Michael J. Fox plans to give up the weekly sitcom grind. He'll be sorely missed.
The news that Michael J. Fox will leave his sitcom Spin City after 100 episodes to deal with his diagnosed case of Parkinson’s disease signals the effective end of Fox as a regular television personality. While he has said he will continue to act occasionally and perhaps produce and direct, Fox has ruled out the daily grind of starring in a weekly series, a chore that exacerbates the symptoms of his degenerative malady.
This is a sad but, of course, understandable decision, one that I would venture to guess has caused Fox no small amount of pain in itself, because, like the hockey players this 38-year-old native of Alberta, Canada, has long admired, he has always prided himself on having a long, hardworking career. And while he has had sporadic success as a feature-film star — most notably in the Back to the Future movies and The American President, as well as the underrated dramatic performance he gave in the 1989 Brian De Palma non-hit Casualties of War — Fox’s most consistent talent has been as a weekly TV actor.
He became a star on Family Ties, the 1982-89 sitcom in which he portrayed Alex P. Keaton, the wily young-Republican son of ex-hippie parents. It’s no small measure of his skill that Fox took a role that, on paper, was little more than that of a scheming shnook and turned Alex into a clever, likable young man, charming in spite of his naked greed and lack of scruples: the perfect Reagan-era sitcom youth.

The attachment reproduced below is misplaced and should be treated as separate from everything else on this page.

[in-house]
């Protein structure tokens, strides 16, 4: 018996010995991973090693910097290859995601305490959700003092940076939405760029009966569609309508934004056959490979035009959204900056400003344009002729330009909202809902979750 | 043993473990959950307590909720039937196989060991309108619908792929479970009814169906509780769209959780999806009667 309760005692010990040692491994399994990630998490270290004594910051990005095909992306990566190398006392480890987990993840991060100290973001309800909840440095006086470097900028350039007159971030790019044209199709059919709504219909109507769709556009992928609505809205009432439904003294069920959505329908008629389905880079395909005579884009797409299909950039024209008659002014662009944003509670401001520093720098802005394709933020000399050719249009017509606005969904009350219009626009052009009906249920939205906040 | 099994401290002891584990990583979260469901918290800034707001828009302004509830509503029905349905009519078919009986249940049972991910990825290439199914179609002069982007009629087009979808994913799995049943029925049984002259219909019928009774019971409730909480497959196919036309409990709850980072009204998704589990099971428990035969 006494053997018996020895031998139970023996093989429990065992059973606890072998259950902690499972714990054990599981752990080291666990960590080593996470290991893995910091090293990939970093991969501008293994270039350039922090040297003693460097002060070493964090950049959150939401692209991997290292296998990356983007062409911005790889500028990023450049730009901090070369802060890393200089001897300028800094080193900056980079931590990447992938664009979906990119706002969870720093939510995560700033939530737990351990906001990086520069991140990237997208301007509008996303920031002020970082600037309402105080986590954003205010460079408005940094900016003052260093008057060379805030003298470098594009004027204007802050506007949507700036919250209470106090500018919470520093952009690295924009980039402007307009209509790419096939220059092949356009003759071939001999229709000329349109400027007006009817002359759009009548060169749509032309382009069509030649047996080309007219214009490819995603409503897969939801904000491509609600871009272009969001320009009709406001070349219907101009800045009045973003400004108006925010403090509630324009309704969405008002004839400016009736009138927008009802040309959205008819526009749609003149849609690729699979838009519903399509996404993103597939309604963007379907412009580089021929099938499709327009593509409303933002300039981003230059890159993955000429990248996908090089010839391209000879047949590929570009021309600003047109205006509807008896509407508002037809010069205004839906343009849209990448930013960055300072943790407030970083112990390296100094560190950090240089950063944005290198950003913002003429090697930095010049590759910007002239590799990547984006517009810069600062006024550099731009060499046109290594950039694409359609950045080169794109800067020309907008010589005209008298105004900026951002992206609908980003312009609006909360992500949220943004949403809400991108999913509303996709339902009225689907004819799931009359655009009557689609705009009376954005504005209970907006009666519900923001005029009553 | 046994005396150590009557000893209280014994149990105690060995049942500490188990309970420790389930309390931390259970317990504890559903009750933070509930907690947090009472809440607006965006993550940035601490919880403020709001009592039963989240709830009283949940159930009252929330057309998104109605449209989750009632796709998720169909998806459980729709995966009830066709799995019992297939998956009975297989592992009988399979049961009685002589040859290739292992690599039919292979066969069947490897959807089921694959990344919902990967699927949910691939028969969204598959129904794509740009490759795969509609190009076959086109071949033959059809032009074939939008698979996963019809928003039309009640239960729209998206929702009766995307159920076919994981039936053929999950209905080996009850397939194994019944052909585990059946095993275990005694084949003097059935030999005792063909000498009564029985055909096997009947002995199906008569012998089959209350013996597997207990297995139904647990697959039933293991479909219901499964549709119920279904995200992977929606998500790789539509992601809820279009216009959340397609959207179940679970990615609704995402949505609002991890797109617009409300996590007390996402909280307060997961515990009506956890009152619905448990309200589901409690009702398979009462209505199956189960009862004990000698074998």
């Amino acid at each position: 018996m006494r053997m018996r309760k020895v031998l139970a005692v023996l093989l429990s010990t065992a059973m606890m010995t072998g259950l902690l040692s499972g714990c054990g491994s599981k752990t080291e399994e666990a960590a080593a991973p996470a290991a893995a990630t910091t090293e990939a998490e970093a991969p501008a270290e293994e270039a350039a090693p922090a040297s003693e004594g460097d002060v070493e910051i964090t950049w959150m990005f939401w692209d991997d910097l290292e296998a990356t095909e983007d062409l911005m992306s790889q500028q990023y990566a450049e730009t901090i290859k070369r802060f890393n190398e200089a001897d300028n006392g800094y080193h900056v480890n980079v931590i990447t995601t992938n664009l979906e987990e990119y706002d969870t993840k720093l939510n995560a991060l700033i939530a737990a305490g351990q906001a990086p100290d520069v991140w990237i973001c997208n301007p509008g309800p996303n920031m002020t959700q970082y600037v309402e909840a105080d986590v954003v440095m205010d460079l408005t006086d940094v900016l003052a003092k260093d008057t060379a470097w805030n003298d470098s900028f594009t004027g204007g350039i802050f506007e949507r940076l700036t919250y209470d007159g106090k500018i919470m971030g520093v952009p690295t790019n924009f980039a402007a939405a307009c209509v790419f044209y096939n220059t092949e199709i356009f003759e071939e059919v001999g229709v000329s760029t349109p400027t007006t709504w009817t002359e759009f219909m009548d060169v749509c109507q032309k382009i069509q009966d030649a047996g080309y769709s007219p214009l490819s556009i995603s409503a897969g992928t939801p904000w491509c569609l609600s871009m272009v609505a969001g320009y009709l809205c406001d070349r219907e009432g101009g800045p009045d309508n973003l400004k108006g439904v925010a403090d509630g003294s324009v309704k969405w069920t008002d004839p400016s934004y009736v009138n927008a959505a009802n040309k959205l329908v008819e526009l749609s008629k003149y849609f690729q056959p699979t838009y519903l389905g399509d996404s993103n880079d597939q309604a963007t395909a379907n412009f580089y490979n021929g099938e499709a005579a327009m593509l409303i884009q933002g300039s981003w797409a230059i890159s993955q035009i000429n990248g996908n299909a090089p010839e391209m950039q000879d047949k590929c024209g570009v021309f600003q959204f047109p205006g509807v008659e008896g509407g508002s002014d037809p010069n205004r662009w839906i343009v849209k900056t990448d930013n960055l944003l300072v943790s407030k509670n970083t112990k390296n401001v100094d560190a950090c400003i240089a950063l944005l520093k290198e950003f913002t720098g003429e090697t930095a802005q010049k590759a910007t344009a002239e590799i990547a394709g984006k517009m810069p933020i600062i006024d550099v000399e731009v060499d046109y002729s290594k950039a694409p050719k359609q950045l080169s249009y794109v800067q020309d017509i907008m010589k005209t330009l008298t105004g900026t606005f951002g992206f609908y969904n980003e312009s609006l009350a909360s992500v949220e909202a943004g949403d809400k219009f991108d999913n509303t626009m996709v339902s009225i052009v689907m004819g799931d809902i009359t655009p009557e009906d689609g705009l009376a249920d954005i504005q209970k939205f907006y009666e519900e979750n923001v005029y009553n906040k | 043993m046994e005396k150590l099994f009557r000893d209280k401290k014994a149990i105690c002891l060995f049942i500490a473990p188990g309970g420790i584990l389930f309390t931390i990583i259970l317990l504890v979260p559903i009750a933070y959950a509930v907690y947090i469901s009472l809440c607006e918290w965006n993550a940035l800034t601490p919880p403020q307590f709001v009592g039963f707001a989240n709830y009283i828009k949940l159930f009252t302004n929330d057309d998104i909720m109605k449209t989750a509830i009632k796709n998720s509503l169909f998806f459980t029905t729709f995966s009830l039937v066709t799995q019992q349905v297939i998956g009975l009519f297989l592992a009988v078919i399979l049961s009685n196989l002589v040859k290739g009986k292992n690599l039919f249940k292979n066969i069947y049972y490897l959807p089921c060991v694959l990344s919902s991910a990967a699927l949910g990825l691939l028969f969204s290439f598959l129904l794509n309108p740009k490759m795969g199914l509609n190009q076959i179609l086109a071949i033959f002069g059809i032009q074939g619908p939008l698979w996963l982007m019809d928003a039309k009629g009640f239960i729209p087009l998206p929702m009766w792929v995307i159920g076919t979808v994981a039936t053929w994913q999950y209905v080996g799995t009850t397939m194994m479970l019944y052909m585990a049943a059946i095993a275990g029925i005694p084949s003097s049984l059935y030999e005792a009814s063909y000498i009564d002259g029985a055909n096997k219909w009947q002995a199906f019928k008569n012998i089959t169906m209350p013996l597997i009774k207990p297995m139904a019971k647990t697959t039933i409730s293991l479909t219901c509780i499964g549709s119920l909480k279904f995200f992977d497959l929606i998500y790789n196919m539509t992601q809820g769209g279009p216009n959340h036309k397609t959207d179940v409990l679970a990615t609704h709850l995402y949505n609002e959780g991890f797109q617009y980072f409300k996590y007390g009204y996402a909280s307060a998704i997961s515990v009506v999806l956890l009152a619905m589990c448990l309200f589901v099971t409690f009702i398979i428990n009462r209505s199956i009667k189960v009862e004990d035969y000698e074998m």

Politics of an only slightly different sort brought Fox his second major TV role, as Michael Flaherty, deputy mayor of New York City in Spin City. Flaherty is Alex Keaton grown up, gone Democratic, but with his wit and his wiles intact.
It ain’t easy being a welcome weekly presence in millions of homes; scores of far bigger-name actors have flickered when they brought their too-bright star wattage to the small screen. But Fox, like James Garner and Michael Landon, to name just two, is an authentic TV star: His low-key affability, combined with a nimble way with a line reading and a not-often-noted gift for physical slapstick, made Fox ideal company, week in, week out. Spin City also stands as a testament to Fox’s generosity and shrewdness as a team player — he has been unfailingly willing to let his supporting cast get laughs as big as or bigger than his own.
If this appreciation of Fox’s gifts is taking on the air of an elegy, it shouldn’t. According to medical reports, Fox can live a good long life with his Parkinson’s, and, once again, he does plan to continue in show business in various capacities. (Among many other things, he can be the voice of Stuart Little in as many sequels as the market will bear.) But Michael J. Fox will now be denied his true calling as a weekly sitcom performer, and for that loss, we express our regret and extend our best wishes.